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Ideas for an "I'm Proud of You" Letter

Updated March 23, 2017

Saying "I love you" isn't the only way to make someone feel special. Writing a letter to someone to tell him that you are proud of him can be something he can dig out of a box and read whenever he has bad days. Teachers can express this sentiment to students who have had trouble in the past. Counsellors can express pride to substance abuse recovery patients. Parents can show their children how much they care.

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Personal Touch

The letter can express your feelings of sincerity in more ways than just the words. Hand write the note instead of jumping on your computer and printing one out. Handwritten notes add a more sincere and personal touch to the letter. Your children are probably so used to texts and e-mails that they will appreciate the handwritten personal letter that much more.


Tell a story that explains why this moment has made you so proud. You can also tie your letter with an experience you shared in the past with the person that you're writing the letter to. Explain how that experience was the first indication that the recipient was destined to do great things. If you share an inside joke, remind her of that joke in the letter.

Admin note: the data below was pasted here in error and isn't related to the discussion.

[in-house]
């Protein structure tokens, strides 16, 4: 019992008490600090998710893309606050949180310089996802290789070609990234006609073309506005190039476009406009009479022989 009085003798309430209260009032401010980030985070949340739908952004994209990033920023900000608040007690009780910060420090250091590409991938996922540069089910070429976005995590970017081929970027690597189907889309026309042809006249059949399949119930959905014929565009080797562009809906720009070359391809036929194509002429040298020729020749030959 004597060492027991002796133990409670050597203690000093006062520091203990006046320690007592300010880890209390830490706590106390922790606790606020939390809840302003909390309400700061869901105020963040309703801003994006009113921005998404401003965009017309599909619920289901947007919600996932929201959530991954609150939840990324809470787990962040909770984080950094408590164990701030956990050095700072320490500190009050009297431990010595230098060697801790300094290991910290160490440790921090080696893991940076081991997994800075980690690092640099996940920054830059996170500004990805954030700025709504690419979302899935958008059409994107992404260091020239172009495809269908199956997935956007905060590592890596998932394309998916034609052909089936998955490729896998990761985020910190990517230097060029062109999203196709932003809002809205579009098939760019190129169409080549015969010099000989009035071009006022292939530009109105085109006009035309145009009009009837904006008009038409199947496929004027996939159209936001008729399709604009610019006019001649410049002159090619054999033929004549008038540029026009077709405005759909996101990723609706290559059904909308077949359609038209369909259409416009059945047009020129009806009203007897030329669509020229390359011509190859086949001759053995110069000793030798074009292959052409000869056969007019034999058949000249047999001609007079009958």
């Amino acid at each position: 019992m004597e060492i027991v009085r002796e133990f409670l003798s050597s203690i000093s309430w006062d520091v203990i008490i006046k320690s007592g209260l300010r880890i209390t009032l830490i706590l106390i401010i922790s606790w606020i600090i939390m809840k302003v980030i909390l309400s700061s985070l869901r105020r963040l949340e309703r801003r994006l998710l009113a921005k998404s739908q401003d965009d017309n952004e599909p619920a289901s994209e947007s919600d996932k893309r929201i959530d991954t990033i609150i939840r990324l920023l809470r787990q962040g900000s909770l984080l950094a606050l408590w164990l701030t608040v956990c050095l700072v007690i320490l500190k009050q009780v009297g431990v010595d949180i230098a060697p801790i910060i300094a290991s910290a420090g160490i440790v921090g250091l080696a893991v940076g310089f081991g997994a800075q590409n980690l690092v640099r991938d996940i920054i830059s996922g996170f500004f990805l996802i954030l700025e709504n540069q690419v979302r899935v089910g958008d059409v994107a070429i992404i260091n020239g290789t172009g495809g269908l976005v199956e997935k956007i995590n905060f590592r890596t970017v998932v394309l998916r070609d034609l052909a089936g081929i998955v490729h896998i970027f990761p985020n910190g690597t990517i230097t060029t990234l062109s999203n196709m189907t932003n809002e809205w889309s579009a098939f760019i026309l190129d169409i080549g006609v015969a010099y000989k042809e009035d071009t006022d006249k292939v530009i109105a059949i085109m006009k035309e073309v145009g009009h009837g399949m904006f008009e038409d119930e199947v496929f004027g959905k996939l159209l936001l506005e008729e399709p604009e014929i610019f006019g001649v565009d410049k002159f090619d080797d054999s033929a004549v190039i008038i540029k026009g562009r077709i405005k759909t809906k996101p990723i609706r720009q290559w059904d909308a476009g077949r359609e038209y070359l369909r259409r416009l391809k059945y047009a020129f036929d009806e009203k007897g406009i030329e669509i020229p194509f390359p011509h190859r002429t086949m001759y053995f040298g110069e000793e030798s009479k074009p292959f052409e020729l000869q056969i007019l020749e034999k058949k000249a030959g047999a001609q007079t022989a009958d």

Write the letter on a card with a special message. If it's a girl, she will appreciate coloured stationery. You can buy stationery with watermarks or embossed imprints of pictures in various colours. If you choose coloured stationery, make sure it's light enough that the letter will still be readable when you print on it.

Teaching Tool

In the book, "Teaching Kids to Spell for Dummies" Tracey Wood suggests that "I'm proud of you" notes can teach younger children how to spell. They will quickly begin to recognise the letters. Use the notes as motivation. Children are used to parents getting upset when they do something wrong. Get your child acclimated to getting praise when they do something good. Write him little notes and leave them on his computer or on his bedroom mirror whenever he does something good. It may motivate him to try harder.

Draw It

The letter doesn't have to be serious. You can be playful with it. Write the letter on a big sheet of construction paper. Cut out letters from magazines and old newspapers and spell out the phrase "I'm proud of you." A kid going to her first year in college will get a kick out of it. It will remind her of things she used to bring to you when she was in kindergarten. Older adults will find it funny, as well as heartwarming. You never get too old to appreciate having your parents around.

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About the Author

Sam Williams has been a marketing specialist and ad writer since 1995. He has been published in magazines such as "Reaching Out" and "Spa Search." He served in various sales and marketing positions with major corporations such as American Express, Home Depot and Wells Fargo. Williams studied English at Morehouse College.

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